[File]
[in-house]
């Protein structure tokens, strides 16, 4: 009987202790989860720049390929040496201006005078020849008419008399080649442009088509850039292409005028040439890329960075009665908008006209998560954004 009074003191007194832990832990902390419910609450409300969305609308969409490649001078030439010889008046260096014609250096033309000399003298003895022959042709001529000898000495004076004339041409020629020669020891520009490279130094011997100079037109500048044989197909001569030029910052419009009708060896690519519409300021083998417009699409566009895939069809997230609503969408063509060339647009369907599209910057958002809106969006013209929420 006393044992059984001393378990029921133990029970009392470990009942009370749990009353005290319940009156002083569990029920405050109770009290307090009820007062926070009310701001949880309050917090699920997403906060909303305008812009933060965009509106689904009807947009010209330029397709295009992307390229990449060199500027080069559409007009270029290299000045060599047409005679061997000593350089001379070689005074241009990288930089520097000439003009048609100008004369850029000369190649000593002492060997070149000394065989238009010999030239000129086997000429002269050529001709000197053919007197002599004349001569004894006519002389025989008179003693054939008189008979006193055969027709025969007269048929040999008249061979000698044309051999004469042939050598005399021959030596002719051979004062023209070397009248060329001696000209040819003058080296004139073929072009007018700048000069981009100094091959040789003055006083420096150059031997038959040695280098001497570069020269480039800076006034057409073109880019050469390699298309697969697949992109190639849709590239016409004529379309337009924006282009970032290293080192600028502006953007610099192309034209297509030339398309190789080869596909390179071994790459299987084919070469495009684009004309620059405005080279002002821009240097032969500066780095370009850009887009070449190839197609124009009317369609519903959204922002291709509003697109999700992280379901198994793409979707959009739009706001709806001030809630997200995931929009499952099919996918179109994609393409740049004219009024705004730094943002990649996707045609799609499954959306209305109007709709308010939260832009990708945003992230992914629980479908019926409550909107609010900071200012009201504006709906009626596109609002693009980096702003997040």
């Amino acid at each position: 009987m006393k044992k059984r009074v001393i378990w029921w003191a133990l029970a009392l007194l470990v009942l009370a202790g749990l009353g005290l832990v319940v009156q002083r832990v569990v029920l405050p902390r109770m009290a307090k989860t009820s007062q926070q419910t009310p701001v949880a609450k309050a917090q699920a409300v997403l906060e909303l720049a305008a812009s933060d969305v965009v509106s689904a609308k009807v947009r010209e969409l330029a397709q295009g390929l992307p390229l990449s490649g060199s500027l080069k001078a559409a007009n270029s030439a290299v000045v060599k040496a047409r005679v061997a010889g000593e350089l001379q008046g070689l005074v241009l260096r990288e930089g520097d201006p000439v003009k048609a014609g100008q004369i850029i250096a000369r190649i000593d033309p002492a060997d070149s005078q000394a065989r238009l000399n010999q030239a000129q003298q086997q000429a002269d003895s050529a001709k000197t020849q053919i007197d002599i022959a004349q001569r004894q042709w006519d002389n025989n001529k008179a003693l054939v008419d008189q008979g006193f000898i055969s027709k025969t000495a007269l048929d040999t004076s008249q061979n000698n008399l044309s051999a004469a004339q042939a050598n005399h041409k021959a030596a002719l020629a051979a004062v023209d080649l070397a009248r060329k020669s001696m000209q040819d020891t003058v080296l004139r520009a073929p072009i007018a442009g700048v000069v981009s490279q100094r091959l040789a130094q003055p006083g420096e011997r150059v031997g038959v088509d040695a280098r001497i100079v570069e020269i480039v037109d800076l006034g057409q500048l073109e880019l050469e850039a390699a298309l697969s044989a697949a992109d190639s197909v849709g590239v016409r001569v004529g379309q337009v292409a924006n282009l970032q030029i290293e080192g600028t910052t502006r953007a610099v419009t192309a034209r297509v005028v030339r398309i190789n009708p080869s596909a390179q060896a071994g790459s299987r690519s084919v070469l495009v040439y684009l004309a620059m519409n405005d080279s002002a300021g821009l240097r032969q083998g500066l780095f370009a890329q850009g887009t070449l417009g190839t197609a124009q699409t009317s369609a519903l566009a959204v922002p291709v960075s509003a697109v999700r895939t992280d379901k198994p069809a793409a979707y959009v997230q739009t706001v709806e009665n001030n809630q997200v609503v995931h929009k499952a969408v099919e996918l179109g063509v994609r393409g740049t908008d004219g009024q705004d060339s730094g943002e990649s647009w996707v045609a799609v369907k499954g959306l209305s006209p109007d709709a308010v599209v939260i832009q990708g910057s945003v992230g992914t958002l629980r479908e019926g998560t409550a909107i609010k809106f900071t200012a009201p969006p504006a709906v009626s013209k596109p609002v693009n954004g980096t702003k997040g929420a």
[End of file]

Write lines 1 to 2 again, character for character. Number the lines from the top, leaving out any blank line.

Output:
[in-house]
């Protein structure tokens, strides 16, 4: 009987202790989860720049390929040496201006005078020849008419008399080649442009088509850039292409005028040439890329960075009665908008006209998560954004 009074003191007194832990832990902390419910609450409300969305609308969409490649001078030439010889008046260096014609250096033309000399003298003895022959042709001529000898000495004076004339041409020629020669020891520009490279130094011997100079037109500048044989197909001569030029910052419009009708060896690519519409300021083998417009699409566009895939069809997230609503969408063509060339647009369907599209910057958002809106969006013209929420 006393044992059984001393378990029921133990029970009392470990009942009370749990009353005290319940009156002083569990029920405050109770009290307090009820007062926070009310701001949880309050917090699920997403906060909303305008812009933060965009509106689904009807947009010209330029397709295009992307390229990449060199500027080069559409007009270029290299000045060599047409005679061997000593350089001379070689005074241009990288930089520097000439003009048609100008004369850029000369190649000593002492060997070149000394065989238009010999030239000129086997000429002269050529001709000197053919007197002599004349001569004894006519002389025989008179003693054939008189008979006193055969027709025969007269048929040999008249061979000698044309051999004469042939050598005399021959030596002719051979004062023209070397009248060329001696000209040819003058080296004139073929072009007018700048000069981009100094091959040789003055006083420096150059031997038959040695280098001497570069020269480039800076006034057409073109880019050469390699298309697969697949992109190639849709590239016409004529379309337009924006282009970032290293080192600028502006953007610099192309034209297509030339398309190789080869596909390179071994790459299987084919070469495009684009004309620059405005080279002002821009240097032969500066780095370009850009887009070449190839197609124009009317369609519903959204922002291709509003697109999700992280379901198994793409979707959009739009706001709806001030809630997200995931929009499952099919996918179109994609393409740049004219009024705004730094943002990649996707045609799609499954959306209305109007709709308010939260832009990708945003992230992914629980479908019926409550909107609010900071200012009201504006709906009626596109609002693009980096702003997040």